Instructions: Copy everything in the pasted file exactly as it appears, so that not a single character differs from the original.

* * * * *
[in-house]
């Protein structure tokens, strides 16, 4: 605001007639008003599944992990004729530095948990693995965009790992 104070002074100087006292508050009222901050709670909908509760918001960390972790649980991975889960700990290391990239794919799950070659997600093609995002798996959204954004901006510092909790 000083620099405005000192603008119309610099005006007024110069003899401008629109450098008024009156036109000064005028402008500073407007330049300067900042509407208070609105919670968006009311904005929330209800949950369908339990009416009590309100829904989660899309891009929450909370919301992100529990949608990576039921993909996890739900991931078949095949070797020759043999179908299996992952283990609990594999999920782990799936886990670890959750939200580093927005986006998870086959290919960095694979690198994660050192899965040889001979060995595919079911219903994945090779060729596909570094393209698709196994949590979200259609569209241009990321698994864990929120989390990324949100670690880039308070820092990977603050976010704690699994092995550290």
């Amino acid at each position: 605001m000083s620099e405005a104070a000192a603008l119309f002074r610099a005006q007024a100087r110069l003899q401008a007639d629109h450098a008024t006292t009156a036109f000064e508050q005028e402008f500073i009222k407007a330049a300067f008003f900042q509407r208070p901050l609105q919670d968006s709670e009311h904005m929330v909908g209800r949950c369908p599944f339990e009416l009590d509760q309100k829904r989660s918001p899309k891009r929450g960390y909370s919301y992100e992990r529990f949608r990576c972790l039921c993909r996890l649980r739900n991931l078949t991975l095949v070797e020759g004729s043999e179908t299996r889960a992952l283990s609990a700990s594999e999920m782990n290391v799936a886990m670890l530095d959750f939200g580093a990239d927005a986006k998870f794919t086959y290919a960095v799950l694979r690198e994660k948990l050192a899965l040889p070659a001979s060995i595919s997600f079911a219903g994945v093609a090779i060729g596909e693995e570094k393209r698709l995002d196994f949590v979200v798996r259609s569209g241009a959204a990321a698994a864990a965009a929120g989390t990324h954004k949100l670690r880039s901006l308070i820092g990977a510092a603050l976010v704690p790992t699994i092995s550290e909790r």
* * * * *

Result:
[in-house]
């Protein structure tokens, strides 16, 4: 605001007639008003599944992990004729530095948990693995965009790992 104070002074100087006292508050009222901050709670909908509760918001960390972790649980991975889960700990290391990239794919799950070659997600093609995002798996959204954004901006510092909790 000083620099405005000192603008119309610099005006007024110069003899401008629109450098008024009156036109000064005028402008500073407007330049300067900042509407208070609105919670968006009311904005929330209800949950369908339990009416009590309100829904989660899309891009929450909370919301992100529990949608990576039921993909996890739900991931078949095949070797020759043999179908299996992952283990609990594999999920782990799936886990670890959750939200580093927005986006998870086959290919960095694979690198994660050192899965040889001979060995595919079911219903994945090779060729596909570094393209698709196994949590979200259609569209241009990321698994864990929120989390990324949100670690880039308070820092990977603050976010704690699994092995550290």
């Amino acid at each position: 605001m000083s620099e405005a104070a000192a603008l119309f002074r610099a005006q007024a100087r110069l003899q401008a007639d629109h450098a008024t006292t009156a036109f000064e508050q005028e402008f500073i009222k407007a330049a300067f008003f900042q509407r208070p901050l609105q919670d968006s709670e009311h904005m929330v909908g209800r949950c369908p599944f339990e009416l009590d509760q309100k829904r989660s918001p899309k891009r929450g960390y909370s919301y992100e992990r529990f949608r990576c972790l039921c993909r996890l649980r739900n991931l078949t991975l095949v070797e020759g004729s043999e179908t299996r889960a992952l283990s609990a700990s594999e999920m782990n290391v799936a886990m670890l530095d959750f939200g580093a990239d927005a986006k998870f794919t086959y290919a960095v799950l694979r690198e994660k948990l050192a899965l040889p070659a001979s060995i595919s997600f079911a219903g994945v093609a090779i060729g596909e693995e570094k393209r698709l995002d196994f949590v979200v798996r259609s569209g241009a959204a990321a698994a864990a965009a929120g989390t990324h954004k949100l670690r880039s901006l308070i820092g990977a510092a603050l976010v704690p790992t699994i092995s550290e909790r």